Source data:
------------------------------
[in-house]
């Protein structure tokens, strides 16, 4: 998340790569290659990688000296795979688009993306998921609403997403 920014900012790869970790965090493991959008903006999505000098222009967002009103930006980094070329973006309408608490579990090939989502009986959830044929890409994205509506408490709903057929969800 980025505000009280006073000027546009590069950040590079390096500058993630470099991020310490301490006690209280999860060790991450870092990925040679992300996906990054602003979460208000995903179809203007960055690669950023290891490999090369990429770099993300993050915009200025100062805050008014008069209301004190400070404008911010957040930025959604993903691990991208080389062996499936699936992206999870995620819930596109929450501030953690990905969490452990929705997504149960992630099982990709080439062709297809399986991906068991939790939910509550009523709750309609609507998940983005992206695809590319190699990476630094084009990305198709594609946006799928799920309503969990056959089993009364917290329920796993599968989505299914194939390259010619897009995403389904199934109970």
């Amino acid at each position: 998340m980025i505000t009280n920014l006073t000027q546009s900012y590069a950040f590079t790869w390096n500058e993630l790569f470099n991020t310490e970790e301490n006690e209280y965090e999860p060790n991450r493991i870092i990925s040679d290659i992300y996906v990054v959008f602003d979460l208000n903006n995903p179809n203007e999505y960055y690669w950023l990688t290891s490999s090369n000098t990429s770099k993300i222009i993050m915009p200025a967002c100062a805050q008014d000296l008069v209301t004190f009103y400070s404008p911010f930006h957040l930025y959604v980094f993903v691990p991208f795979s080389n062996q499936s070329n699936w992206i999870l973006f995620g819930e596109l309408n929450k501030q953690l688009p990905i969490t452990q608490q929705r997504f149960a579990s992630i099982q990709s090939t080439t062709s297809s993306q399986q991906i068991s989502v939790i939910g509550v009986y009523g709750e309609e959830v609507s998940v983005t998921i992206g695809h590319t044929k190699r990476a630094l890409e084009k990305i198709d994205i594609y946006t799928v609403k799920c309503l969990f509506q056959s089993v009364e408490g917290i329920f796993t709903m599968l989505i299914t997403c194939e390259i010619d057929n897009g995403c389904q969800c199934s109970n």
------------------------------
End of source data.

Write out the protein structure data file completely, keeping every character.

[in-house]
């Protein structure tokens, strides 16, 4: 998340790569290659990688000296795979688009993306998921609403997403 920014900012790869970790965090493991959008903006999505000098222009967002009103930006980094070329973006309408608490579990090939989502009986959830044929890409994205509506408490709903057929969800 980025505000009280006073000027546009590069950040590079390096500058993630470099991020310490301490006690209280999860060790991450870092990925040679992300996906990054602003979460208000995903179809203007960055690669950023290891490999090369990429770099993300993050915009200025100062805050008014008069209301004190400070404008911010957040930025959604993903691990991208080389062996499936699936992206999870995620819930596109929450501030953690990905969490452990929705997504149960992630099982990709080439062709297809399986991906068991939790939910509550009523709750309609609507998940983005992206695809590319190699990476630094084009990305198709594609946006799928799920309503969990056959089993009364917290329920796993599968989505299914194939390259010619897009995403389904199934109970």
């Amino acid at each position: 998340m980025i505000t009280n920014l006073t000027q546009s900012y590069a950040f590079t790869w390096n500058e993630l790569f470099n991020t310490e970790e301490n006690e209280y965090e999860p060790n991450r493991i870092i990925s040679d290659i992300y996906v990054v959008f602003d979460l208000n903006n995903p179809n203007e999505y960055y690669w950023l990688t290891s490999s090369n000098t990429s770099k993300i222009i993050m915009p200025a967002c100062a805050q008014d000296l008069v209301t004190f009103y400070s404008p911010f930006h957040l930025y959604v980094f993903v691990p991208f795979s080389n062996q499936s070329n699936w992206i999870l973006f995620g819930e596109l309408n929450k501030q953690l688009p990905i969490t452990q608490q929705r997504f149960a579990s992630i099982q990709s090939t080439t062709s297809s993306q399986q991906i068991s989502v939790i939910g509550v009986y009523g709750e309609e959830v609507s998940v983005t998921i992206g695809h590319t044929k190699r990476a630094l890409e084009k990305i198709d994205i594609y946006t799928v609403k799920c309503l969990f509506q056959s089993v009364e408490g917290i329920f796993t709903m599968l989505i299914t997403c194939e390259i010619d057929n897009g995403c389904q969800c199934s109970n």